Thursday, 5 April 2012
The rewards of digital marketing are clearly becoming more apparent to businesses, as according to the Marketing Budgets 2012 Report compiled by Econsultancy, two-thirds of client-side respondents are intending to increase their digital marketing budgets for 2012, despite only 45% planning to increase overall marketing budgets.
On which types of digital marketing technology
will you be increasing investment in 2012?
As can be seen in the graph, with regard to the budgeted digital marketing spend, social media ranks very highly as a priority for many firms.
The Marketing Budgets 2012 Report states that companies are increasingly factoring their allocated marketing budget around social media, with 69% of companies planning to increase their social media budgets particularly for the purpose of off-site social media (Facebook, Twitter, Linkedin).
Although companies are reporting difficulties in pinpointing exact ROI figures relating to social media, there is a consensus that social media undoubtedly has the power to generate leads and if used correctly has the potential to act as both a direct and indirect marketing technique. With the use of links, these social media platforms can generate traffic to your webpage, ultimately accelerating business growth.
According to Econsultancy, 75% of agencies are reporting that their clients plan to increase their spending on off-site social media and 62% are increasing their budgets for on-site social media.
Additionally, using platforms such as Facebook and Twitter to engage customers provides businesses with the opportunity to utilise these channels as listening platforms, providing unexpurgated intelligence on products and services, delivered by potential, current, and past consumers.
This form of two way communication allows customers to converse with the organisation and gives an insight in to what’s of real importance to them and current subjects of interest.
What best describes your company’s budget plans for the following digital marketing channels or disciplines in 2012?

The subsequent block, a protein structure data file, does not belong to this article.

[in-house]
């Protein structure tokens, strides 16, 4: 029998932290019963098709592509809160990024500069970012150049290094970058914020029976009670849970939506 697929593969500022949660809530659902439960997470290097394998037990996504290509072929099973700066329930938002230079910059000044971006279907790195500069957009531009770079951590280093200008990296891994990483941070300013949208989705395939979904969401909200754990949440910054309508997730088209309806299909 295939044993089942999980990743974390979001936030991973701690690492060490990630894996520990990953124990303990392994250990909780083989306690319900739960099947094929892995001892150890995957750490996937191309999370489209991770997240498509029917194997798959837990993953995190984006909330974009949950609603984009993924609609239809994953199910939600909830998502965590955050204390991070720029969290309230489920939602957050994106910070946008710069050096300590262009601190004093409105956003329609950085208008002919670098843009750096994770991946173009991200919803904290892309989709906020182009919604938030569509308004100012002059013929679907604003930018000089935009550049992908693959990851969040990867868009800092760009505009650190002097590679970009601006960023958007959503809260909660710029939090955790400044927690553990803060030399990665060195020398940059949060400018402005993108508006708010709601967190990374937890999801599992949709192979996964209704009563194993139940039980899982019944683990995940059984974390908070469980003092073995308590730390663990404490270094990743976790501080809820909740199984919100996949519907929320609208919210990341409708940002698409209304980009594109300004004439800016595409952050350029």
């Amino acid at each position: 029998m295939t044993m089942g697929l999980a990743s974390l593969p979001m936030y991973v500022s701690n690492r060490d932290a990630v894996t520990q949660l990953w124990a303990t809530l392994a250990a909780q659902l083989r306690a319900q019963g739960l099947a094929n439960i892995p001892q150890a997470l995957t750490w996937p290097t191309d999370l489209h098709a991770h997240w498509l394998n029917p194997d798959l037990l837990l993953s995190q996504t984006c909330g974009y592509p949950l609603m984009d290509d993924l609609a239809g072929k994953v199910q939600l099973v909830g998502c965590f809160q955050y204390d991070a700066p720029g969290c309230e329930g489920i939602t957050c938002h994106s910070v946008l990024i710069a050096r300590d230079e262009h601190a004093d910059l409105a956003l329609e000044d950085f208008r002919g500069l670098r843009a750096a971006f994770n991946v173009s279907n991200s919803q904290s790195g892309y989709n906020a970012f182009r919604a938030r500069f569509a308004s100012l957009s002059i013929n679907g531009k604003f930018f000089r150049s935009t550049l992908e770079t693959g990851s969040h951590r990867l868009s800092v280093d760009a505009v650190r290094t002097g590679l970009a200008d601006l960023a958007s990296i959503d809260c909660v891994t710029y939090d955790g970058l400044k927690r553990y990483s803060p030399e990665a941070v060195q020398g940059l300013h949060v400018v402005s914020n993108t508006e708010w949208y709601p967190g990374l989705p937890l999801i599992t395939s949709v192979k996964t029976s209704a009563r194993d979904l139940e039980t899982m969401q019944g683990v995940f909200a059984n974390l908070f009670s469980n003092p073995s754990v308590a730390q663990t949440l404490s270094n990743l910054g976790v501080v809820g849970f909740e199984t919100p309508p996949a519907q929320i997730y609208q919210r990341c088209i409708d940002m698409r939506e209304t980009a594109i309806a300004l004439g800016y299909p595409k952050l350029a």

As can be seen in the graph, both off-site and on-site social media have seen the greatest increase in company digital marketing budget plans for 2012.
Econsultancy report that “over half (56%) of companies surveyed are planning to recruit more people to their digital marketing teams in 2012, up from 52% in 2011”.
If companies are serious about incorporating social media in to their bottom line, I would suggest that they develop a sound social media strategy. Furthermore, within this social media strategy it is important to embed a social media use policy. The purpose of having a social media policy is that its primary role is to protect both the business itself and its employees.
Econsultancy’s Social Media Statistics 2012 Report shows that as little as one third of UK based small businesses have a social media policy, and less than 2% of microbusinesses (businesses with less than 10 employees).
When compiling a social media policy, I would suggest that the following points are considered:
1. There needs to be a distinction between business and private use of social media.
2. Remind staff of confidentiality agreements and ensure company sensitive information is not leaked online.
3. Ensure that web entries are responsible. No one wants to be “dooced”- to loose ones job due to the publishing of irresponsible web entries.
4. Be inclusive of all possible readers. When deliberating over social media entries, try not to estrange certain consumers.
5. Safeguard against possible copyright infringements. Always credit the rightful authors of everything published.
To conclude, the Marketing Budgets 2012 Report is an important indicator as to how social media is becoming increasingly prominent in the digital marketing arena. It is likely that investments in social media will continue to surge. I think that if you haven’t already, now is the perfect time to begin composing a social media policy. Don’t panic if at first your policy is fairly vague, you can always add to it as obstacles arise.